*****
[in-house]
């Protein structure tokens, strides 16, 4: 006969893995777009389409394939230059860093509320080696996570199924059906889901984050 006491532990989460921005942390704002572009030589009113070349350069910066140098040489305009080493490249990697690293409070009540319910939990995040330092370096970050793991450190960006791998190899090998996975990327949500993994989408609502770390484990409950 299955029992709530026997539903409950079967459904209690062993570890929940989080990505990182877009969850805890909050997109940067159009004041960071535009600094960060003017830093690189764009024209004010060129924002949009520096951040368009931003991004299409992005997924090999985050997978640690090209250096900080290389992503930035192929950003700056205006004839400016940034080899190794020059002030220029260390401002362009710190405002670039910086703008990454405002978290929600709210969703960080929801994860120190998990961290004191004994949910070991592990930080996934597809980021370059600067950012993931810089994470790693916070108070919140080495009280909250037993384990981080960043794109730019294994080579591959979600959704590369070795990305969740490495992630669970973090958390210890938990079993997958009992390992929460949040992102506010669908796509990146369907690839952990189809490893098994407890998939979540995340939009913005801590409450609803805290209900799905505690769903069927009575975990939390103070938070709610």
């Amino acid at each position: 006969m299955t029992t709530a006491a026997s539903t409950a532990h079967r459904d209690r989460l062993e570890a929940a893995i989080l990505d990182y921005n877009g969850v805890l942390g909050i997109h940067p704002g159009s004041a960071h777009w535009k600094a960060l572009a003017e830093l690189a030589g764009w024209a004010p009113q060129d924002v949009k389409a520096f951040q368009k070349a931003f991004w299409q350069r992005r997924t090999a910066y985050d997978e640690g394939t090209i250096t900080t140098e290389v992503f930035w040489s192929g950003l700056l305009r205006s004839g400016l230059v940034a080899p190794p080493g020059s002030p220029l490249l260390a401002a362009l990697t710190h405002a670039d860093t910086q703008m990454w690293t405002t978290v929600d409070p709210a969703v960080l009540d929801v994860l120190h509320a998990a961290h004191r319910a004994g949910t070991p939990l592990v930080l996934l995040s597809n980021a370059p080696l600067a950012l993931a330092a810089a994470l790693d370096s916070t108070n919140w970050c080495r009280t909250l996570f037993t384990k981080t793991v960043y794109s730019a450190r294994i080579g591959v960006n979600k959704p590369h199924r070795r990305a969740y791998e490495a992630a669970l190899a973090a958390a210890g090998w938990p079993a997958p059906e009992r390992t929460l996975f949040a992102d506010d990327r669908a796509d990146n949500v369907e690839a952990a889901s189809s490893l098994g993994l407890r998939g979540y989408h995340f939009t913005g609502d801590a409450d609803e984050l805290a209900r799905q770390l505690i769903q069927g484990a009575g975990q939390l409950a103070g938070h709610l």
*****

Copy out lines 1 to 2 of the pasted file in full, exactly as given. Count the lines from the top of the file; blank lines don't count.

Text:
[in-house]
């Protein structure tokens, strides 16, 4: 006969893995777009389409394939230059860093509320080696996570199924059906889901984050 006491532990989460921005942390704002572009030589009113070349350069910066140098040489305009080493490249990697690293409070009540319910939990995040330092370096970050793991450190960006791998190899090998996975990327949500993994989408609502770390484990409950 299955029992709530026997539903409950079967459904209690062993570890929940989080990505990182877009969850805890909050997109940067159009004041960071535009600094960060003017830093690189764009024209004010060129924002949009520096951040368009931003991004299409992005997924090999985050997978640690090209250096900080290389992503930035192929950003700056205006004839400016940034080899190794020059002030220029260390401002362009710190405002670039910086703008990454405002978290929600709210969703960080929801994860120190998990961290004191004994949910070991592990930080996934597809980021370059600067950012993931810089994470790693916070108070919140080495009280909250037993384990981080960043794109730019294994080579591959979600959704590369070795990305969740490495992630669970973090958390210890938990079993997958009992390992929460949040992102506010669908796509990146369907690839952990189809490893098994407890998939979540995340939009913005801590409450609803805290209900799905505690769903069927009575975990939390103070938070709610």